In exercising the mercy power, the Minister is protected by a “qualified” or “relative” immunity.[8] On being presented with an application for mercy that is neither frivolous nor vexatious, the Minister has a “duty to conduct a meaningful review of the application.”[9] “[A] breach of that duty amounting to bad faith, which encompasses serious recklessness, could expose the Crown to liability.”[10] However, the Crown will only be liable if the Minister acts “irrationally or in bad faith.”[11] Liability is not limited to cases where the Minister acts with malice; under the applicable standards in Quebec civil law, bad faith encompasses serious recklessness.[12] The Court noted that the Minister’s duty to conduct a “meaningful review” of the application for mercy is not the equivalent of a judicial appeal, a police investigation or a commission of inquiry.[13] However, the Minister has “a duty to make a decision in good faith on the basis of the evidence uncovered by [a meaningful] review.”[14]

On the facts, the Supreme Court held that Mr. Hinse had failed to prove that the Minister acted in bad faith or with serious recklessness in reviewing his applications for mercy.


Hinse clarifies that the decision to have mercy (or not) is a discretionary decision to be made by the Minister. Absent bad faith and recklessness, and provided that a meaningful review of the application has been conducted, the Crown will not be liable in damages for declining to grant a mercy application. Have mercy.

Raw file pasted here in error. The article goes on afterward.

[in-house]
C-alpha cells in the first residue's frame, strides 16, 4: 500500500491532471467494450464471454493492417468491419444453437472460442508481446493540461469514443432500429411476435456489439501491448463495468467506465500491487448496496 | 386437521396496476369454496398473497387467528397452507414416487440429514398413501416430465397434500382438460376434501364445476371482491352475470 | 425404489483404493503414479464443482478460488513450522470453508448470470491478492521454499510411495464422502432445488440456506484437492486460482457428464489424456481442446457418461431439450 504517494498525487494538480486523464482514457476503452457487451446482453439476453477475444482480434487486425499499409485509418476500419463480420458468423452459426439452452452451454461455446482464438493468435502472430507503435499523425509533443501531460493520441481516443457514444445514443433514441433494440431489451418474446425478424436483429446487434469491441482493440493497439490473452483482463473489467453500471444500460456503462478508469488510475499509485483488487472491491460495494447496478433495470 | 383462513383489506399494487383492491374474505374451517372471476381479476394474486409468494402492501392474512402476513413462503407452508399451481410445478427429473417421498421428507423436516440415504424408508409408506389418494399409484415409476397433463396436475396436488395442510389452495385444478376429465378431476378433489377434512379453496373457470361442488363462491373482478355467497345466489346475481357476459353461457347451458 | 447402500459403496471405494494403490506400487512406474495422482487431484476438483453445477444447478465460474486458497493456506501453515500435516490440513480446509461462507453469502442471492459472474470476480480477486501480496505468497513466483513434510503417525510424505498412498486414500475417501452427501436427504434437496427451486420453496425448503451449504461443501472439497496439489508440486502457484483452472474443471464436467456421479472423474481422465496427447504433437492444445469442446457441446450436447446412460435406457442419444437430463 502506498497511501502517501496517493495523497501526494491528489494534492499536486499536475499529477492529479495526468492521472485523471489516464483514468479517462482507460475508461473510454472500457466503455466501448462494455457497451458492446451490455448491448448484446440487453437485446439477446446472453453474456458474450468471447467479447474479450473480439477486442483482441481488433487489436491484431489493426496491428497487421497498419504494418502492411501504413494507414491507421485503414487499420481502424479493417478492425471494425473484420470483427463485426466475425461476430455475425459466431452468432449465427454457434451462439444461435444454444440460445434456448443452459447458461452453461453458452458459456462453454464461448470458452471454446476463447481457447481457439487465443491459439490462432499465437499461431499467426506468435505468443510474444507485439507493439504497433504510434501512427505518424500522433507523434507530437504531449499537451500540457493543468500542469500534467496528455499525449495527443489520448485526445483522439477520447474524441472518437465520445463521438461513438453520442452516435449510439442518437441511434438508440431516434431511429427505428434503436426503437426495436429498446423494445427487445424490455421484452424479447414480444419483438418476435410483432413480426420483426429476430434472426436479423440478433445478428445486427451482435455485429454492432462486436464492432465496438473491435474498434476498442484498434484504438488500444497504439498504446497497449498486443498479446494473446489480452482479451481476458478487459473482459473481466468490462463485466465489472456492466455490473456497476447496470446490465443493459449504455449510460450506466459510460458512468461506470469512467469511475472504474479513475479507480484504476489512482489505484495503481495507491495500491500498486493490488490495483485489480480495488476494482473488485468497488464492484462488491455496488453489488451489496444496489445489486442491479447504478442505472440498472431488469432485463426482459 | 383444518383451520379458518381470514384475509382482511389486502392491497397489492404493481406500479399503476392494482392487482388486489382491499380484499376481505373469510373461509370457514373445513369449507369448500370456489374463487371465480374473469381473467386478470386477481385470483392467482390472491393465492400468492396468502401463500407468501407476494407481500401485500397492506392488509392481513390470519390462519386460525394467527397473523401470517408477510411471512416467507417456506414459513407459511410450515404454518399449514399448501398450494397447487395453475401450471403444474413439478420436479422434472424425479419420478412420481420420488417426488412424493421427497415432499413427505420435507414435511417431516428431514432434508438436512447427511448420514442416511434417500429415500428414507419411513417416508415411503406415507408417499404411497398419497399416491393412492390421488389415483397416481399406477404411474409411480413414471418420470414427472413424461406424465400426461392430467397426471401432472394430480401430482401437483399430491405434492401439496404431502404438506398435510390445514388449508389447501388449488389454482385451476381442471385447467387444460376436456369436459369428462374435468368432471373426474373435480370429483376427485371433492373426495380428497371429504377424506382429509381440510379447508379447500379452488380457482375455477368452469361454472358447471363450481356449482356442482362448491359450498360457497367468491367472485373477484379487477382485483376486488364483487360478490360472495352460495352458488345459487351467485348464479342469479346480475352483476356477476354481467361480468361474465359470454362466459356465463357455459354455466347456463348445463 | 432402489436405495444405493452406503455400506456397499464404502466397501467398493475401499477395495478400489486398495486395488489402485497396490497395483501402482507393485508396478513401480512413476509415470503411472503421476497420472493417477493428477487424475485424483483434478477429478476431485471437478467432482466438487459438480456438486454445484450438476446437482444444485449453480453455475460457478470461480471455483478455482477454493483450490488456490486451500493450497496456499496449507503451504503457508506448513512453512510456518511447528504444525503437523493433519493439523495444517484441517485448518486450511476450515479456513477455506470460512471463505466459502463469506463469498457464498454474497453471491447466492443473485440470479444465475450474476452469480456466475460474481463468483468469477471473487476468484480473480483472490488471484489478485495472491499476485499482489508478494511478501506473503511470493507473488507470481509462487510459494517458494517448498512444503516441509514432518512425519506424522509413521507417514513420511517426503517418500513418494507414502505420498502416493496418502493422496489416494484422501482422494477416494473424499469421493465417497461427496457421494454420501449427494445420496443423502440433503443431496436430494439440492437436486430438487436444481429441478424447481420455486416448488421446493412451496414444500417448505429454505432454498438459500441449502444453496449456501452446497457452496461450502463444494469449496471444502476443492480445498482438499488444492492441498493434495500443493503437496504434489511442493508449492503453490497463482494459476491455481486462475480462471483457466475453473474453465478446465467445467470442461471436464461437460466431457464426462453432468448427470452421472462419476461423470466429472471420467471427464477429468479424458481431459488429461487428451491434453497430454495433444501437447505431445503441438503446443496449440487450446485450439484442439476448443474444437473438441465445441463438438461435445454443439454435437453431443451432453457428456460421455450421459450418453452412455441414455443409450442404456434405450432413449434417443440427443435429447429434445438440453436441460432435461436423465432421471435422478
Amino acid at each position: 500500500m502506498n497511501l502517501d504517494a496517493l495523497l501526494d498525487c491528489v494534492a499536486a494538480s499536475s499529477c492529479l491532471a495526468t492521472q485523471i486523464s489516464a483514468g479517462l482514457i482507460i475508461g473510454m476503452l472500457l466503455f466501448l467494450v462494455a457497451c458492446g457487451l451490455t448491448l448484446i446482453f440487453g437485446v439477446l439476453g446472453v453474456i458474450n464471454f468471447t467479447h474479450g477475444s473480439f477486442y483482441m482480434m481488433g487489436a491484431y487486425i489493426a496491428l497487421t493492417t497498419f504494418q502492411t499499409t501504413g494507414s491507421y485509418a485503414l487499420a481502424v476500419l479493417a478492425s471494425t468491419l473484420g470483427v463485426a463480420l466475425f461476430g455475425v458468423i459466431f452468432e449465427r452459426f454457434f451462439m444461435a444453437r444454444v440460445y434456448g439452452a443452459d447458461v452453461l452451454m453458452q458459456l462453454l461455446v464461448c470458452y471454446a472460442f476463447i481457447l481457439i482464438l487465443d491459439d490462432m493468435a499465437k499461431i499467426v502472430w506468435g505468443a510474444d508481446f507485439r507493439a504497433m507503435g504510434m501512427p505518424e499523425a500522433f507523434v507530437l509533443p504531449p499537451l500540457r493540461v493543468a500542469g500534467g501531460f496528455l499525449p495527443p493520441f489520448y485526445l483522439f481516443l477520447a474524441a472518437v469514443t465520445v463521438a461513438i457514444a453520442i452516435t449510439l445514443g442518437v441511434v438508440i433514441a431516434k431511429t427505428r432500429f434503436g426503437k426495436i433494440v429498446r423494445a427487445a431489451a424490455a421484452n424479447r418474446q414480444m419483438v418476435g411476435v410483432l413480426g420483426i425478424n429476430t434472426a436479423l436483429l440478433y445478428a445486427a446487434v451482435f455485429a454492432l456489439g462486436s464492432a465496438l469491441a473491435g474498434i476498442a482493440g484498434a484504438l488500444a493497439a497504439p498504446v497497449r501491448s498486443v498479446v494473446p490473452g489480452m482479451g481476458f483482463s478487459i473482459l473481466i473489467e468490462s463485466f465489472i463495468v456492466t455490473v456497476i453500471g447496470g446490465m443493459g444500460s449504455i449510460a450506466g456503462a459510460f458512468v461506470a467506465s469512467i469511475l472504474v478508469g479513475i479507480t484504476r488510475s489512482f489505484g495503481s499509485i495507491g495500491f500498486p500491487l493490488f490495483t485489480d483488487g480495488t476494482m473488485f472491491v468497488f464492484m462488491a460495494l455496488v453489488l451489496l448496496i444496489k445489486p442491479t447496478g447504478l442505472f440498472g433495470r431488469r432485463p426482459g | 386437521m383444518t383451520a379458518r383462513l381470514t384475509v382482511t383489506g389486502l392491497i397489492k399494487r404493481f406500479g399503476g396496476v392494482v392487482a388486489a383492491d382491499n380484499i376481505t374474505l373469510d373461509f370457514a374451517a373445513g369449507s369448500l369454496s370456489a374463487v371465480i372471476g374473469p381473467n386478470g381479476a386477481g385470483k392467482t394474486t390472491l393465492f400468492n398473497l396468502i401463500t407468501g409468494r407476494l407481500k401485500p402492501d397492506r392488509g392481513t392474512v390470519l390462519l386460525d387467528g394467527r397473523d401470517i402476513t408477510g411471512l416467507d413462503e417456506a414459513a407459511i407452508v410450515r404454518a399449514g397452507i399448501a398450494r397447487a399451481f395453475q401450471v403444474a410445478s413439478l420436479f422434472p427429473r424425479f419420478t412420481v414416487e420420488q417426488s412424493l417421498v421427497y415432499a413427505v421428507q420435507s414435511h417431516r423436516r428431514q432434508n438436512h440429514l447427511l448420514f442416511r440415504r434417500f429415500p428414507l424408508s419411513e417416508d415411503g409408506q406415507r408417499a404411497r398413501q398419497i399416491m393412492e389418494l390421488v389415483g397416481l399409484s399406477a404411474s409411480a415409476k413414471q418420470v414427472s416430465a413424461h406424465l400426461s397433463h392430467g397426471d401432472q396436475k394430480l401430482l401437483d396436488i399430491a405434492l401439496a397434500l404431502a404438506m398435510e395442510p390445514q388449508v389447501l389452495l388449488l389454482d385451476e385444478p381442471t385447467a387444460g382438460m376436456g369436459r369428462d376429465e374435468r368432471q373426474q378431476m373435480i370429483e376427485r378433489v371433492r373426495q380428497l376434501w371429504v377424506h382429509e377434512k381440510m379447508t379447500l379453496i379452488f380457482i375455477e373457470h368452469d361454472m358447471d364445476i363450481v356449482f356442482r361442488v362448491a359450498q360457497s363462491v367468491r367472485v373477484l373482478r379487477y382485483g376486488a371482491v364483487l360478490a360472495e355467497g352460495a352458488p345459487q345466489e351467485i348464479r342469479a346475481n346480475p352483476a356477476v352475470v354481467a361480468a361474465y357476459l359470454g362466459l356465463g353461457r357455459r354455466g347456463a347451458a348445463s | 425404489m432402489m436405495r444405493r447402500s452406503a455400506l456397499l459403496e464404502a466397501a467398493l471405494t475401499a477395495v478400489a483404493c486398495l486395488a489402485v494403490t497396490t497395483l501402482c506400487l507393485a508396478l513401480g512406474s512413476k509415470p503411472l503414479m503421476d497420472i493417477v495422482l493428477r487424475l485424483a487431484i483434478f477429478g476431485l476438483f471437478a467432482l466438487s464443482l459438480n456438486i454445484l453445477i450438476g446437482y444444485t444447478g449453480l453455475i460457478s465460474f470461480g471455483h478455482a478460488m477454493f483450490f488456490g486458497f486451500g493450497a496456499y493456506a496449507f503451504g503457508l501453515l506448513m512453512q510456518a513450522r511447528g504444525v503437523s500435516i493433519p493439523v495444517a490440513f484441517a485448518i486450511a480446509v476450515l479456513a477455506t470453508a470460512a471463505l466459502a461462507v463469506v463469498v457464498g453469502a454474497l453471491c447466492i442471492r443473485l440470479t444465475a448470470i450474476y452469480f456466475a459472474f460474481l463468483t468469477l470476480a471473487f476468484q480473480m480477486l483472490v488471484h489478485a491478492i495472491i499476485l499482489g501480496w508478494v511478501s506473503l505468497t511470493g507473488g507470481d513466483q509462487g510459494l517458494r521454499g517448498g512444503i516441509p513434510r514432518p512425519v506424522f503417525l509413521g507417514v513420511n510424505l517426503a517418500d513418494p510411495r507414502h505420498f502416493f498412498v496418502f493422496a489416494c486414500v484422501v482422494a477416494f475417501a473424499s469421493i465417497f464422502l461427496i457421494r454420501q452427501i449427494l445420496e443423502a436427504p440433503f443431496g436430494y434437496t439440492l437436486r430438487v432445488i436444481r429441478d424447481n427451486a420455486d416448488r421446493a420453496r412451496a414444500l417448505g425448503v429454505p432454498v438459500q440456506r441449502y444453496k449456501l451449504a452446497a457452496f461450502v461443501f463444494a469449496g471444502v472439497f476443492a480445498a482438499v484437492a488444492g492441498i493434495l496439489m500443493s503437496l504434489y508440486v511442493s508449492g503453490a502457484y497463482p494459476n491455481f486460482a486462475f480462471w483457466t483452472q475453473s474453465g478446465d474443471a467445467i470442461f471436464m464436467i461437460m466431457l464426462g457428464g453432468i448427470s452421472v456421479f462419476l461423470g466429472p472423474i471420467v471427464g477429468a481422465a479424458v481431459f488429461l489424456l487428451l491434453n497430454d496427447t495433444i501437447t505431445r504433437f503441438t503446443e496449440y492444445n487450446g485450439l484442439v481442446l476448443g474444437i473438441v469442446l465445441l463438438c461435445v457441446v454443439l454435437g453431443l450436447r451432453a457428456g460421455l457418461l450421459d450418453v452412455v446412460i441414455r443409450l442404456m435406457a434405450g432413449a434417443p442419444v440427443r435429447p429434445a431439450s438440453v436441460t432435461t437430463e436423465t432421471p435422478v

Case Information

Hinse v. Canada (Attorney General), 2015 SCC 35

SCC Docket: 35613

Date of Decision: June 19, 2015


[1] “Burning Love”, written by Dennis Linde, as recorded by Elvis (1972).

[2] 2015 SCC 35.

[3] Criminal Code, s. 696.1(1).

[4] Criminal Code, s. 696.3(3). The Criminal Code now sets out specific matters that the Minister shall take into account when rendering a decision on a mercy application. Section 696.4 provides that the Minister “shall take into account all matters that the Minister considers relevant, including (a) whether the application is supported by new matters of significance that were not considered by the courts or previously considered by the Minister in an application in relation to the same conviction or finding under Part XXIV; (b) the relevance and reliability of information that is presented in connection with the application; and (c) the fact that an application under this Part is not intended to serve as a further appeal and any remedy available on such an application is an extraordinary remedy.” These provisions were enacted in 2001, after Mr. Hinse’s mercy applications.

[5] Attorney General for Canada v. Attorney General of the Province of Ontario (1894), 23 S.C.R. 458, at pp. 468‑69; Letters Patent Constituting the Office of Governor General of Canada (1947), R.S.C. 1985, App. II, No. 31.

[6] Hinse, supra note 2 at ¶ 4 and 36.

[7] Ibid. at ¶ 31-32.

[8] Ibid. at ¶ 4.

[9] Ibid. at ¶ 4 and 68.

[10] Ibid.

[11] Ibid. at ¶ 36.

[12] Ibid. at ¶ 4 and 51-53.

[13] Ibid. at ¶ 68.

[14] Ibid.

bad faith mercy power miscarriage of justice true policy decision